Dessert confused first.  Passion fruit with soy milk, white chocolate and lychee-shiso sorbet. When I read it on the menu, I tried to form a comparison in my head, but couldn't.  I had an idea of what each individual flavor would deliver, but how would they all work together?  Was there enough room for all of these ingredients? I had to let my thoughts go and wait.  Wow, I had never tasted anything like it.  Each bite was an observation.  My tongue waved from side to side wanting to study the moment when each specific ingredient was recognized.  The fruit and sorbet on their own would have been too tart, the milk and chocolate on their own would have been too sweet.  Together they were a brilliant match.  The white calmed the bright, creating a taste that was sweet but controlled. 

If you enjoyed this menu review, I invite you to continue reading for an exclusive Q & A with Chef David Lespron.

Q & A

FP: What drew you to a career in the culinary world?

DL:  In elementary school our class won a contest for reading the most books in our grade.  We won a field trip to Domino’s Pizza.  As a kid seeing how pizza is made, I thought it was like magic.  I think that had something to do with it.

FP: What kind of food did you grow up eating?  Does that food influence your cooking style today?

DL:  Mexican barrio snacks, Texas BBQ & Mega Mart meals by Mom.  It hasn’t influenced my cooking yet, but I have a feeling it will catch up to me eventually.

FP:  What inspires you more, an idea of a full meal or a single ingredient that you can build from?

DL:  That depends on the season.  In the colder months I think of a feeling, like comfort, so I’m thinking full meal and what that looks like.  In the warmer months, I’ll obsess over a single ingredient and build around it for fun.

FP:  What was the creative process for this new menu?

DL:  Lots of sitting and talking about dishes and ideas.  Lots of testing.  Lots of tasting.  Lots of drinking.  Notes for days.  Then getting up the next day and doing it over and over until it was finished

FP:  What is the best compliment someone could give your cooking?

DL:  Well, when I taste something that I really like, I start laughing.  Kind of like a “Why the f**k is that so good?” kind of chuckle.  I guess that would be the best compliment someone can give to my cooking.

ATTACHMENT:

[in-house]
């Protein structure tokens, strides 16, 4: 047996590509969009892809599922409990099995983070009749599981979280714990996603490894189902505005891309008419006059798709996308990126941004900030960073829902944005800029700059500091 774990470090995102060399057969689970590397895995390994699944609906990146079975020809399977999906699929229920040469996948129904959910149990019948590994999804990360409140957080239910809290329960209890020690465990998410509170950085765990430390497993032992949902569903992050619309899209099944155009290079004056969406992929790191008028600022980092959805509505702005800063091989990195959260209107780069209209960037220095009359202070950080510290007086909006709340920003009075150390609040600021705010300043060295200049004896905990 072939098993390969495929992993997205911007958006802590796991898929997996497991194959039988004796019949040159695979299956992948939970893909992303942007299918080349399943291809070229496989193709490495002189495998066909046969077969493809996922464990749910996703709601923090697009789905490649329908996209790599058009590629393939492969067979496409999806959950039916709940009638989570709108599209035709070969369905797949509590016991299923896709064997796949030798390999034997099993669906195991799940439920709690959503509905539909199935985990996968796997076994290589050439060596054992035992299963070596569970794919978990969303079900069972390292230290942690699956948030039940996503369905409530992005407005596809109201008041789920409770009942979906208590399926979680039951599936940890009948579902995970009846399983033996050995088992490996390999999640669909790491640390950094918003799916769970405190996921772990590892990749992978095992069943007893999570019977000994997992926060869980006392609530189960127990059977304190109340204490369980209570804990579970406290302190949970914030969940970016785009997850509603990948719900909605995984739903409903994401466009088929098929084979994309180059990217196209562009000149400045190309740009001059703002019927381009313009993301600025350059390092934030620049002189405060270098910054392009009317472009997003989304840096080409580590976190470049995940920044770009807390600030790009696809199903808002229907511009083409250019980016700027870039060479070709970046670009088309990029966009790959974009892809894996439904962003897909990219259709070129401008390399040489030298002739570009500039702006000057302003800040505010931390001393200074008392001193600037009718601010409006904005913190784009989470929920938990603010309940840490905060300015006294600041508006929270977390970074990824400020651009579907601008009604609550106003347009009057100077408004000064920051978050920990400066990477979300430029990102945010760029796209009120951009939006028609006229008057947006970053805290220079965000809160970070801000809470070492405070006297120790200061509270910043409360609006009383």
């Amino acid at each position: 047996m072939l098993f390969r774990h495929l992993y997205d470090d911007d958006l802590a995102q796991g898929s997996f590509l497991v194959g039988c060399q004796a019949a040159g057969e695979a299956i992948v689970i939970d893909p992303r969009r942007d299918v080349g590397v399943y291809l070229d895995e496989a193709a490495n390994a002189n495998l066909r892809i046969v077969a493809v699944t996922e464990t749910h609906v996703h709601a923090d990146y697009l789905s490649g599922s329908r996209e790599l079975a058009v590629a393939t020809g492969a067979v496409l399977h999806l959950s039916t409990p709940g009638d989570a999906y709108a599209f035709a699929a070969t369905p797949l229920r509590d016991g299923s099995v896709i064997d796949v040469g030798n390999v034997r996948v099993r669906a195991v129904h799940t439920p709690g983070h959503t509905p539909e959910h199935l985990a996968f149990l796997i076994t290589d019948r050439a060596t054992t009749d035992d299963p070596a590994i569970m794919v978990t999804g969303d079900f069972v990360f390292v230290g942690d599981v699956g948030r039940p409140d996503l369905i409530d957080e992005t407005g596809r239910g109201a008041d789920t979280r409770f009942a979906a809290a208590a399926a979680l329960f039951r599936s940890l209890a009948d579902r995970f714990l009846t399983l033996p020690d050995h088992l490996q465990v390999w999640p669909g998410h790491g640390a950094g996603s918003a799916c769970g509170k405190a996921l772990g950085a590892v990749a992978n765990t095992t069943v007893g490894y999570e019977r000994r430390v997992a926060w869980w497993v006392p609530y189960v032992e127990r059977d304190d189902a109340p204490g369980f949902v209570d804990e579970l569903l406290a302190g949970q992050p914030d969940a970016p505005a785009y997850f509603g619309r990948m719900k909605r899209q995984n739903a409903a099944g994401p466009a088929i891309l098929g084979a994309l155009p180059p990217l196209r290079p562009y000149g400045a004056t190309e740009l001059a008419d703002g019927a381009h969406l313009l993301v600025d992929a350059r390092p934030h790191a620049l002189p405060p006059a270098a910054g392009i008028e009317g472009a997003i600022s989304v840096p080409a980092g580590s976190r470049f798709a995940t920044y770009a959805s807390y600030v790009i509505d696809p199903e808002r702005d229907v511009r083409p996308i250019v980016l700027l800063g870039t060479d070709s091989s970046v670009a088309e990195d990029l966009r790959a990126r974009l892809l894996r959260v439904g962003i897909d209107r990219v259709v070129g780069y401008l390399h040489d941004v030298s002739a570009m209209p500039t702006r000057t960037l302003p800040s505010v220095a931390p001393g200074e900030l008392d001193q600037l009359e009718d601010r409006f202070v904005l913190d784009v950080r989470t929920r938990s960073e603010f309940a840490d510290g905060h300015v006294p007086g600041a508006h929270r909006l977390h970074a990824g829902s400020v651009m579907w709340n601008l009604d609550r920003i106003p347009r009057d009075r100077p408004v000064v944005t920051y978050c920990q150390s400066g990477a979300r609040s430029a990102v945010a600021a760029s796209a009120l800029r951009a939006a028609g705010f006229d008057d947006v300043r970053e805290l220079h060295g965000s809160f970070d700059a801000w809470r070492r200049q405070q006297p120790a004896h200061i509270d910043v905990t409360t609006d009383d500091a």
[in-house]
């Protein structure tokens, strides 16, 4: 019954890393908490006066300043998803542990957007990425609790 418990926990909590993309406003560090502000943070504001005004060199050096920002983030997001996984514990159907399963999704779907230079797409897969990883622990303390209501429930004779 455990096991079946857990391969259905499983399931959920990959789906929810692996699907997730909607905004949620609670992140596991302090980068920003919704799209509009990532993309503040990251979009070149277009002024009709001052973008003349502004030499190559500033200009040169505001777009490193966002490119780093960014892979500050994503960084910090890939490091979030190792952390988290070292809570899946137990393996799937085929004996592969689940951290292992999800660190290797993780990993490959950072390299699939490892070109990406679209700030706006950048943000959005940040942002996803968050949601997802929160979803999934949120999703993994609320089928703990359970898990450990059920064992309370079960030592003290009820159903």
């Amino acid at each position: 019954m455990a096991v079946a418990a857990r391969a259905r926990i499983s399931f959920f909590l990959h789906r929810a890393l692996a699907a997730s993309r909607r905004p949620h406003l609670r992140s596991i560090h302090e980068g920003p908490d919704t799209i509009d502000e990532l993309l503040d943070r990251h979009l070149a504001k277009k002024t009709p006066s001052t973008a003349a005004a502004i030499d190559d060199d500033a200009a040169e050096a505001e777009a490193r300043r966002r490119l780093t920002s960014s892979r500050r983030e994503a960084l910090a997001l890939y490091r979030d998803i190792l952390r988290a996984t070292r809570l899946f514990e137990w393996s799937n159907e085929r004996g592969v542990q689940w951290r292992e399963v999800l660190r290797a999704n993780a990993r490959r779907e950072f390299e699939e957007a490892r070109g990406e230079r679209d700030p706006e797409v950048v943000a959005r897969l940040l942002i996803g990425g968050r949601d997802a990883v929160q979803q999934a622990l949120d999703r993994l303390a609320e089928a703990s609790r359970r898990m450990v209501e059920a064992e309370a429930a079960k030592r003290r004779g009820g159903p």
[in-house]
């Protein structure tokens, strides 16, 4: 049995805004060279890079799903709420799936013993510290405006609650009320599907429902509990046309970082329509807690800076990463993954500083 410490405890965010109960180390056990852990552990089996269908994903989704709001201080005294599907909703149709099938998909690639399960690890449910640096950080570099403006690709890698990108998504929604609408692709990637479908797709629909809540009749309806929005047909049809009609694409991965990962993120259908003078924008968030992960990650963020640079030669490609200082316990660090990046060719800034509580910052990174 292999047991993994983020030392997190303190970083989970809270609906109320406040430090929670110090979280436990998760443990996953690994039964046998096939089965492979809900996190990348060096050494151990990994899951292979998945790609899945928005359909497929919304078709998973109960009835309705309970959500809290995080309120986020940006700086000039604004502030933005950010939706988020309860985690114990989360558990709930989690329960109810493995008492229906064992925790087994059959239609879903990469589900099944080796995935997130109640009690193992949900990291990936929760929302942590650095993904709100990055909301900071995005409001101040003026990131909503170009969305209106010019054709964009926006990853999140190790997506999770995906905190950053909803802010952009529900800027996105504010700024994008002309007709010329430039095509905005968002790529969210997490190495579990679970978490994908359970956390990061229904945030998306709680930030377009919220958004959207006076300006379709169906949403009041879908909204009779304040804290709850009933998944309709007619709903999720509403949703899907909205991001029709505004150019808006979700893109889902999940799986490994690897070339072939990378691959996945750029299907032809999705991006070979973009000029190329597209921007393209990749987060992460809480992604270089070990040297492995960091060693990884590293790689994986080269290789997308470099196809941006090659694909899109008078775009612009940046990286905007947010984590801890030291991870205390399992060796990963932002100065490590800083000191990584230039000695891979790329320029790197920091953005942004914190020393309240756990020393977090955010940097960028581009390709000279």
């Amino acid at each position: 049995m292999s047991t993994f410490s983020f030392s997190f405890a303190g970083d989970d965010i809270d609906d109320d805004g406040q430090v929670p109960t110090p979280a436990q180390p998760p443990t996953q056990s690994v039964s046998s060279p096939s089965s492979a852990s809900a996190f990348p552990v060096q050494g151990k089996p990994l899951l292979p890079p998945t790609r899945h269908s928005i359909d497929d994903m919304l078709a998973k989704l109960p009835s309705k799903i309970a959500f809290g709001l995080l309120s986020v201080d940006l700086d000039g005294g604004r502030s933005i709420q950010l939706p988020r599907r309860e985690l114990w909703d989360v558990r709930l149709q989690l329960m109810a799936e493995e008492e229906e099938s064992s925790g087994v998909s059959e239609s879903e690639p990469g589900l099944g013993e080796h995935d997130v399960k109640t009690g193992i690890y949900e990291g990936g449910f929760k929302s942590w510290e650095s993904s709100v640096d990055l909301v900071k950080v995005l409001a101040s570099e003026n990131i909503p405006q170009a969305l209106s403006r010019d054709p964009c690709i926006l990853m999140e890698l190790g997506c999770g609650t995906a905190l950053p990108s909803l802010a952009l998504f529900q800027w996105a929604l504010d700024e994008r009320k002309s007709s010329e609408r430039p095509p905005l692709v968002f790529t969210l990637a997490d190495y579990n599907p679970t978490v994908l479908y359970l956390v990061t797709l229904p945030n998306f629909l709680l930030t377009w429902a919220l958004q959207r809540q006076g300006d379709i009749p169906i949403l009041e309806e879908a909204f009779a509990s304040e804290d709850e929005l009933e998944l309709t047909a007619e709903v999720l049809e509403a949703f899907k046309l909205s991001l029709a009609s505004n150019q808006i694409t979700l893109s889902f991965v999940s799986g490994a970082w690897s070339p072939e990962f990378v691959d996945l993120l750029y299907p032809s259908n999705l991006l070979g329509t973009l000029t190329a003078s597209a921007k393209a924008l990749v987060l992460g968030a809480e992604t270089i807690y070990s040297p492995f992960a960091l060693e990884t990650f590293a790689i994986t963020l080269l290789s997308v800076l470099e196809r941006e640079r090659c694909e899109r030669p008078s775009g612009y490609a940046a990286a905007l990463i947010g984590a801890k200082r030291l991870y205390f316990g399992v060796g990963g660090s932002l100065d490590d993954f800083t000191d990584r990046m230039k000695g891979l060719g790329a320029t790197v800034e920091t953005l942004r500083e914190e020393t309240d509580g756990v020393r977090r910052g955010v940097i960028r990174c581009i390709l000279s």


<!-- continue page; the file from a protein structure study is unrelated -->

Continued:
FP:  If you could cook with any chef in the world for a dinner service who would it be and why?

DL:  That’s rough.  Either Yoshihiro Murata of Kikunoi in Kyoto because of the simplicity and tradition or Rene Redzepi of Noma in Copenhagen; they have this kind of punk-rock, in-your-face kind of style that I appreciate.

FP:  What are the benefits of being a chef in LA? 

DL:  The multicultural culinary landscape in LA is mind boggling. Especially on the low end.  Just so much good food to eat and be inspired by.  

FP:  How would you describe your presence in the kitchen?

DL:  I like to build a positive culture in the kitchen.  I like a to create an environment that’s fair and a fun place to work.  Generally, I only want people in my kitchen who are dedicated to the craft.  My presence is a believe or leave kind of attitude.  

FP:  What is your favorite meal to order when you dine out?

DL:  I usually go with the Chef’s recommendations.

FP:  What is your favorite flavor to cook with?

DL:  Umami.  If that counts.  Which it should.

FP:  Did you go to culinary school or straight to the kitchen?

DL:  Straight into the kitchen out of culinary arts in high school, then got a partial scholarship to the Art Institute of LA which I dropped out of.

FP:  Use one word to describe your cooking style.

DL:  Budding?

FP:  Lastly, where is your favorite burger in LA?

DL:  Irv’s Burgers in West Hollywood has a special place in my heart.  The team there rules!

For more reservations and more information,
please visit the Katsuya Hollywood Website.